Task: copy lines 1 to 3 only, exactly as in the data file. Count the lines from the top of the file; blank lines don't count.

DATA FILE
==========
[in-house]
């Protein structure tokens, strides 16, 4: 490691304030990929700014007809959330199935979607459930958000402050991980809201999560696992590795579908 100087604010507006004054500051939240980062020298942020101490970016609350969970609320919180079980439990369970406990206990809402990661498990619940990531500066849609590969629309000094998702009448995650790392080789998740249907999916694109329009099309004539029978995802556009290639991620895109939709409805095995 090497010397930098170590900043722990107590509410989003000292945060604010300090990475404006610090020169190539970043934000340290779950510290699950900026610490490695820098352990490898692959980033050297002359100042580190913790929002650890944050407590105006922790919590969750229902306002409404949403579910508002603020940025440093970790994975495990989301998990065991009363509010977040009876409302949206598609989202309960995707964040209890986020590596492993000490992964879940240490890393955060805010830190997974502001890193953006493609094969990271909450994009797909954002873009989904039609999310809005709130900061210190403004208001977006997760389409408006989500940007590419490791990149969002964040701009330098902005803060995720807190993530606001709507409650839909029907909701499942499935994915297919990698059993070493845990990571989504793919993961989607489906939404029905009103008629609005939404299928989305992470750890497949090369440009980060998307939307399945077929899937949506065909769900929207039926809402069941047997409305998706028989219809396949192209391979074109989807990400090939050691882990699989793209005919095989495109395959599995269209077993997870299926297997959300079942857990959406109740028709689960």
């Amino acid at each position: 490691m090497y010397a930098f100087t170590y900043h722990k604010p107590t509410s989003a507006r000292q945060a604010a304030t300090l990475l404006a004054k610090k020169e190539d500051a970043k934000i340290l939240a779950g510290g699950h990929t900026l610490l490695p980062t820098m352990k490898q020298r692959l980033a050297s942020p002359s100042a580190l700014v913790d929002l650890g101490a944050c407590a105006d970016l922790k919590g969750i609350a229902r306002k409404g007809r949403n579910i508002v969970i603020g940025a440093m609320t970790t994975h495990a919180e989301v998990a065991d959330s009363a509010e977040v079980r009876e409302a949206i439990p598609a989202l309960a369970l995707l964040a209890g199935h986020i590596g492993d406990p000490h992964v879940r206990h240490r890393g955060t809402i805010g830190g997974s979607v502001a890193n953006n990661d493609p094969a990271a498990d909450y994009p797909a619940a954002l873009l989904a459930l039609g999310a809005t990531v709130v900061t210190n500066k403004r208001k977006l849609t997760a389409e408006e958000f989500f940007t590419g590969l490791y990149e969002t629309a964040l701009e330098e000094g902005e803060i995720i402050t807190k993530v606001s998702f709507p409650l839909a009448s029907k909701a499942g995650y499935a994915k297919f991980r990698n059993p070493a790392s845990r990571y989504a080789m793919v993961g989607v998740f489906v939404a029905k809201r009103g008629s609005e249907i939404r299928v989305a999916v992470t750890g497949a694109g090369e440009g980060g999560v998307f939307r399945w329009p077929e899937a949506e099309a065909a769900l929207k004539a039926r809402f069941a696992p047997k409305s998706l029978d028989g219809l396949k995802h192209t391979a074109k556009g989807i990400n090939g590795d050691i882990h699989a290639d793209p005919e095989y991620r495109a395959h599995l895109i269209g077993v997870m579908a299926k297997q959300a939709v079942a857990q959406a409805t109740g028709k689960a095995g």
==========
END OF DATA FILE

[in-house]
């Protein structure tokens, strides 16, 4: 490691304030990929700014007809959330199935979607459930958000402050991980809201999560696992590795579908 100087604010507006004054500051939240980062020298942020101490970016609350969970609320919180079980439990369970406990206990809402990661498990619940990531500066849609590969629309000094998702009448995650790392080789998740249907999916694109329009099309004539029978995802556009290639991620895109939709409805095995 090497010397930098170590900043722990107590509410989003000292945060604010300090990475404006610090020169190539970043934000340290779950510290699950900026610490490695820098352990490898692959980033050297002359100042580190913790929002650890944050407590105006922790919590969750229902306002409404949403579910508002603020940025440093970790994975495990989301998990065991009363509010977040009876409302949206598609989202309960995707964040209890986020590596492993000490992964879940240490890393955060805010830190997974502001890193953006493609094969990271909450994009797909954002873009989904039609999310809005709130900061210190403004208001977006997760389409408006989500940007590419490791990149969002964040701009330098902005803060995720807190993530606001709507409650839909029907909701499942499935994915297919990698059993070493845990990571989504793919993961989607489906939404029905009103008629609005939404299928989305992470750890497949090369440009980060998307939307399945077929899937949506065909769900929207039926809402069941047997409305998706028989219809396949192209391979074109989807990400090939050691882990699989793209005919095989495109395959599995269209077993997870299926297997959300079942857990959406109740028709689960």
């Amino acid at each position: 490691m090497y010397a930098f100087t170590y900043h722990k604010p107590t509410s989003a507006r000292q945060a604010a304030t300090l990475l404006a004054k610090k020169e190539d500051a970043k934000i340290l939240a779950g510290g699950h990929t900026l610490l490695p980062t820098m352990k490898q020298r692959l980033a050297s942020p002359s100042a580190l700014v913790d929002l650890g101490a944050c407590a105006d970016l922790k919590g969750i609350a229902r306002k409404g007809r949403n579910i508002v969970i603020g940025a440093m609320t970790t994975h495990a919180e989301v998990a065991d959330s009363a509010e977040v079980r009876e409302a949206i439990p598609a989202l309960a369970l995707l964040a209890g199935h986020i590596g492993d406990p000490h992964v879940r206990h240490r890393g955060t809402i805010g830190g997974s979607v502001a890193n953006n990661d493609p094969a990271a498990d909450y994009p797909a619940a954002l873009l989904a459930l039609g999310a809005t990531v709130v900061t210190n500066k403004r208001k977006l849609t997760a389409e408006e958000f989500f940007t590419g590969l490791y990149e969002t629309a964040l701009e330098e000094g902005e803060i995720i402050t807190k993530v606001s998702f709507p409650l839909a009448s029907k909701a499942g995650y499935a994915k297919f991980r990698n059993p070493a790392s845990r990571y989504a080789m793919v993961g989607v998740f489906v939404a029905k809201r009103g008629s609005e249907i939404r299928v989305a999916v992470t750890g497949a694109g090369e440009g980060g999560v998307f939307r399945w329009p077929e899937a949506e099309a065909a769900l929207k004539a039926r809402f069941a696992p047997k409305s998706l029978d028989g219809l396949k995802h192209t391979a074109k556009g989807i990400n090939g590795d050691i882990h699989a290639d793209p005919e095989y991620r495109a395959h599995l895109i269209g077993v997870m579908a299926k297997q959300a939709v079942a857990q959406a409805t109740g028709k689960a095995g």